However, three year's into its life cycle, the PS3 still lags far behind the Xbox 360 as a gaming device, and that's because of the games available.
The Xbox 360 launched over a year before the PS3, and so was able to build up a large catalogue of games before the PS3 even made it into one living room. And even since then, the Xbox 360 platform has seen more games launched.
And that's before we even mention the differences between Xbox Live and the PlayStation Network (PSN). Comparing the two services is like comparing a fine wine to a bottle of Lambrini. For multiplayer gaming then, the 360 has it.
But the PSN on the PS3 is catching up, with big updates expected very soon.
The PlayStation 3 does, of course, have plenty of gaming exclusives of its own. Series' such as Metal Gear Solid will only ever be available on PlayStation consoles, and then the much-mooted Gran Turismo 5 will be launched on PS3 this Christmas.
You also need to remember that other than the original 60GB model, no PS3 is compatible with PS2 games. So beware if you're thinking of ditching your PS2 and upgrading - you'll need to hang on to your old console if you still want to play all your existing games.
So if gaming is your main consideration when buying a console – and it seems likely that it is – your best bet is just to look at the games available for each platform and make a decision from there. Who knows, maybe you'll realise that what you've wanted all along is actually a Nintendo Wii?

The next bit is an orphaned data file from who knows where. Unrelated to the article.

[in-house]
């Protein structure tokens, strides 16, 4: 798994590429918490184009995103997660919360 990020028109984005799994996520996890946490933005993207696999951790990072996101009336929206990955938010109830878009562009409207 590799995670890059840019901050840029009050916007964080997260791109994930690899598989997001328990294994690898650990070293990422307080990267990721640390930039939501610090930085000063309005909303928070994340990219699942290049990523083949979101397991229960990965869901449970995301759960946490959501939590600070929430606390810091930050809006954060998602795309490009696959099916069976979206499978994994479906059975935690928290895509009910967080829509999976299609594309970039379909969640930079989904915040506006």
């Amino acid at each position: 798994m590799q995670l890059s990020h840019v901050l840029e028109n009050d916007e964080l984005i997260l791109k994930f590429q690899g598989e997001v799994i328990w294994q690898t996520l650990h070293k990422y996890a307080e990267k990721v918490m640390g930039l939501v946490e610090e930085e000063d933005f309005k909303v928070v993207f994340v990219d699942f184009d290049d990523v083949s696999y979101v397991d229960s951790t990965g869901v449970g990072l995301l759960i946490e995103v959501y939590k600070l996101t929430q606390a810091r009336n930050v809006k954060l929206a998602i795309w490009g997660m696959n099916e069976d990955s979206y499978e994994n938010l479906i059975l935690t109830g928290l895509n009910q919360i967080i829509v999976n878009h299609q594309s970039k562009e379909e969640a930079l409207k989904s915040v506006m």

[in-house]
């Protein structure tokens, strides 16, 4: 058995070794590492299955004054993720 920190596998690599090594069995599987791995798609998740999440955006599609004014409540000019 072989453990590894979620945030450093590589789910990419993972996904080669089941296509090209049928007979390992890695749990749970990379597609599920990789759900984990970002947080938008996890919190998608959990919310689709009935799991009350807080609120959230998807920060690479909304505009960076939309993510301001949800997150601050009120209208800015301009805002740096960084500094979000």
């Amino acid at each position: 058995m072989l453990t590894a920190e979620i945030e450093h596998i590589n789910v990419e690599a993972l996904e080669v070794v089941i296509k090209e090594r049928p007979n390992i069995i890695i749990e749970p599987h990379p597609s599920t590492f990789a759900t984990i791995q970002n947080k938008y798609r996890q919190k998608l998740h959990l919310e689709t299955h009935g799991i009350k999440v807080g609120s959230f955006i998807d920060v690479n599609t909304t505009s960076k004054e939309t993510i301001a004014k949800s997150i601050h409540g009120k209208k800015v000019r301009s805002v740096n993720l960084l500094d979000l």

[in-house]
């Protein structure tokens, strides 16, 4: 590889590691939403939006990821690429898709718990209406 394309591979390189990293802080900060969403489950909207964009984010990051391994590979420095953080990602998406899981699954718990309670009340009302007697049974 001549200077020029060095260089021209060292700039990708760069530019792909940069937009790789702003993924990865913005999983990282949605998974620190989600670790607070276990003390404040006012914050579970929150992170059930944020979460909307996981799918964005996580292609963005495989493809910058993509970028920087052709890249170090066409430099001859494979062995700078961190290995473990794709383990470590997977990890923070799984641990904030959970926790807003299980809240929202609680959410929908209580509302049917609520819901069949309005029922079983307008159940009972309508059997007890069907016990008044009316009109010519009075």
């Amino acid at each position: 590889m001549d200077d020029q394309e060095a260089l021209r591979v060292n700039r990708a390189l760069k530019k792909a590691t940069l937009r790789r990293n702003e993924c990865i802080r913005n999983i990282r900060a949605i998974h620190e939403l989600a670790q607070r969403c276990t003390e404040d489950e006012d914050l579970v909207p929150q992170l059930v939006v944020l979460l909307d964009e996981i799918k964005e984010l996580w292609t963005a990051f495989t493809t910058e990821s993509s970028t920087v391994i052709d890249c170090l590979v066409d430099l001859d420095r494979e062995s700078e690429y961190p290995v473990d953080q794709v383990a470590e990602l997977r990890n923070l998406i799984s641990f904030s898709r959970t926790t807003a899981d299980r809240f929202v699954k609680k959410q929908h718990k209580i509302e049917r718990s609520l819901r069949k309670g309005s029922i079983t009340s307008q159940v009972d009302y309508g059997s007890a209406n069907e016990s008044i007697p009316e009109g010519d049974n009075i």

The jury is out on whether you should buy the new PS3 Slim. If you've already got a PS3 in either its 40GB, 60GB or 80GB flavours, it's almost definitely not worth upgrading to this slimmer 120GB version.
Unless you're desperate for more storage, there's not much here to justify spending another £250 on the newer model.
However, as a games console and media device, the PS3 is an unbelievably powerful contraption. It's an unrivalled living room media machine, and a powerful games console.
We do have serious concerns about the price, though - £250 is a lot to spend these days, especially when you can get the 120GB Xbox 360 Elite for less than £200.
Even though we don't like the aesthetics of the design, the smaller size is great – at last, here's a PS3 console that isn't so big that it dominates any room you put it in.
Other than that, it's business as usual. We loved the PS3 before the PS3 Slim came out, and we still love it. The Blu-ray drive is great as ever, but what we really love is the ability to stream almost any media file format from your PC or memory stick.
We also like the fact that you can use almost any Bluetooth device with the PS3. You can use any Bluetooth headset to chat with your friends. And you can use Bluetooth keyboard and mouse to navigate the built-in web browser.
Yeah, we think the design is ugly. But hey, you might like it – some do, some don't. But even if you do like the look of it, it's impossible to appreciate the general cheapness of its build. The original PS3 felt bullet proof. The new one feels like it might break if a moth landed on it.
Considering the reduced manufacturing costs associated with the PS3 Slim, and the horrible, cheap plastic it's encased in, we'd have expected a price closer to £200 – so cost is another big drawback.
Over all, the PS3 Slim is a phenomenal piece of kit. It's amazing that something so small can do so much. And so if you've just bought a new telly, that extra £50 you'd have to spend over the cost of an Xbox 360 Elite will be worth it just for the Blu-ray player.